Do animals know all this? At a basic level, they do. Not in the way you "know," but in a cellular awareness they understand that they are here in service to planet earth. If you honor them in all three instances, then balance will be the result. Your feelings about their treatment is important. Temper your reactions with the spiritual logic of their appropriateness and their service to humanity. Honor them in all three cases.

Dian Fossey's birthday celebrated with a Google doodle

Dian Fossey's birthday celebrated with a Google doodle
American zoologist played by Sigourney Weaver in the film Gorillas in the Mist would have been 82 on Thursday (16 January 2014)

Friday, November 12, 2010

Rain forests still cleared for palm oil

RNW, by Fediya Andina and Ralph Rozema, 10 Nov. 2010 | By RNW News Desk

(photo: Wikimedia Commons/Hayden)

Tropical rain forests in South Asia are still making way for monotonous palm oil plantations. Certification for palm oil should have stopped this happening. It was introduced in 2008, but the results are patchy and the deforestation continues.

Palm oil producers and buyers are being joined by environmental organisations in Indonesia’s capital Jakarta for the annual meeting of the Roundtable on Sustainable Palm Oil (RSPO) on 11 November. A seal of approval logo for labelling products from 2011 onwards will be on display there for the first time.


RSPO's logo for product packaging
RSPO chairman Jan Kees Vis hopes the logo will let consumers know that the items they are buying are the result of sustainable palm oil production. Mr Vis, who works for Unilever, says sustainable palm oil is growing fast: “Many companies have said that they’ll make the switch in the next five years.”

However, opinions about the value of a RSPO certificate differ. “Many firms keep clearing forests, even though they’ve got a certificate,” says Suzanne Kröger of Greenpeace.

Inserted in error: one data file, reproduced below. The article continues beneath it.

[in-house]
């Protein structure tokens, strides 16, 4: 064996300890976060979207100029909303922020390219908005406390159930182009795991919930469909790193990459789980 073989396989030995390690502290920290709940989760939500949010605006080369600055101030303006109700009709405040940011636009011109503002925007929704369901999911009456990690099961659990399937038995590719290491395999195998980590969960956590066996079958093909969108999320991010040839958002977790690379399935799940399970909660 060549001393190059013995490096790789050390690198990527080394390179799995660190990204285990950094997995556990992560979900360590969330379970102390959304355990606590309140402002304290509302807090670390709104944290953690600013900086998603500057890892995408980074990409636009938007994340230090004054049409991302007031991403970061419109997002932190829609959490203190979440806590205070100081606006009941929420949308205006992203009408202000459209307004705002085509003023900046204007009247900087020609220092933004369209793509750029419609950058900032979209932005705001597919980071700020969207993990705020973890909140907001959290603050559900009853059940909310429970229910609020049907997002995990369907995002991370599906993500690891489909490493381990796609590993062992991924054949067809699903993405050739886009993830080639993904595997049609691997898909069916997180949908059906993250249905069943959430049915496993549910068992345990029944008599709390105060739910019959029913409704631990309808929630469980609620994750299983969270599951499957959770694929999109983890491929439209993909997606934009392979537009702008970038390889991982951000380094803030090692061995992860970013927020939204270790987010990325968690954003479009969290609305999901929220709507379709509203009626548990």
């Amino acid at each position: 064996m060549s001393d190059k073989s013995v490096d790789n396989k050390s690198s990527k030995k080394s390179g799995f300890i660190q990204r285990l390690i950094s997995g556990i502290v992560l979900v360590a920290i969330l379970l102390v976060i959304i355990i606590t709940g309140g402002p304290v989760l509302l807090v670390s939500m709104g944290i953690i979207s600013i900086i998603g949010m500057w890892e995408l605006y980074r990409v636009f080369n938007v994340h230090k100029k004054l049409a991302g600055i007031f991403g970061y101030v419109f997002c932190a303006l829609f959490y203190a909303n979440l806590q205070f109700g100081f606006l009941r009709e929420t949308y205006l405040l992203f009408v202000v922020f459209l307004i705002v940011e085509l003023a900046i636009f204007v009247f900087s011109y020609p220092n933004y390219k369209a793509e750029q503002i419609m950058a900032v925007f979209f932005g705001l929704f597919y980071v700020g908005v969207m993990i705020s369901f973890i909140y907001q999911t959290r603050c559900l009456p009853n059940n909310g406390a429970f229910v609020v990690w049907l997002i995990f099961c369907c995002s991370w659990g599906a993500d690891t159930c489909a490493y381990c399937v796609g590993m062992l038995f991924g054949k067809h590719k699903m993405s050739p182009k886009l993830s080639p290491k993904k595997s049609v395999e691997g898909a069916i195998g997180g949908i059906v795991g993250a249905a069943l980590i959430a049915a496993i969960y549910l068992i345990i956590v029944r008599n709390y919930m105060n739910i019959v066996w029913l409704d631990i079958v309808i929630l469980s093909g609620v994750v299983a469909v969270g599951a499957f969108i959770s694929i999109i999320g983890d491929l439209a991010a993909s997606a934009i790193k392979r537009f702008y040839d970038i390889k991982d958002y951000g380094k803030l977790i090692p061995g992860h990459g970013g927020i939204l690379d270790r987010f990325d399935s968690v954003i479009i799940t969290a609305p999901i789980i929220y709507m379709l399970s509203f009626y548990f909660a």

Production chain

Ms Kröger acknowledges that the introduction of certification in 2008 was an important step. Companies such as Unilever and Nestlé have really changed the way they operate. “Nestlé has gone through its whole production chain to check that there’s no deforestation. This makes the company a welcome exception to the rule,” she says. “But a lot of Indonesian and Malaysian producers are resisting. They are the biggest problem. A certificate without hard guarantees is no real solution.”

Congo and Liberia

Indonesia and Malaysia account for 90 percent of the international trade in palm oil. “You’re now seeing Malaysian companies clearing forests in Indonesia and even moving their operations to Congo, Liberia and other African countries. We expect the problem will spread to other countries.”

Indonesia’s palm oil plantations have led to disputes with local farmers. Norman Jiwan from the Sawit Watch group says farmers are being “driven from their smallholdings by bulldozers”, after the land has been sold to palm oil producers.

Small farmers

Certification costs companies several thousand euros per year and the expense can prove a difficulty for small farmers. Mr Vis points that funds have been made available to deal with this problem. “Membership costs 2,000, but small-time producers can join a cooperative or ask for the membership fee to be waived. There are even funds to meet the cost of certification.”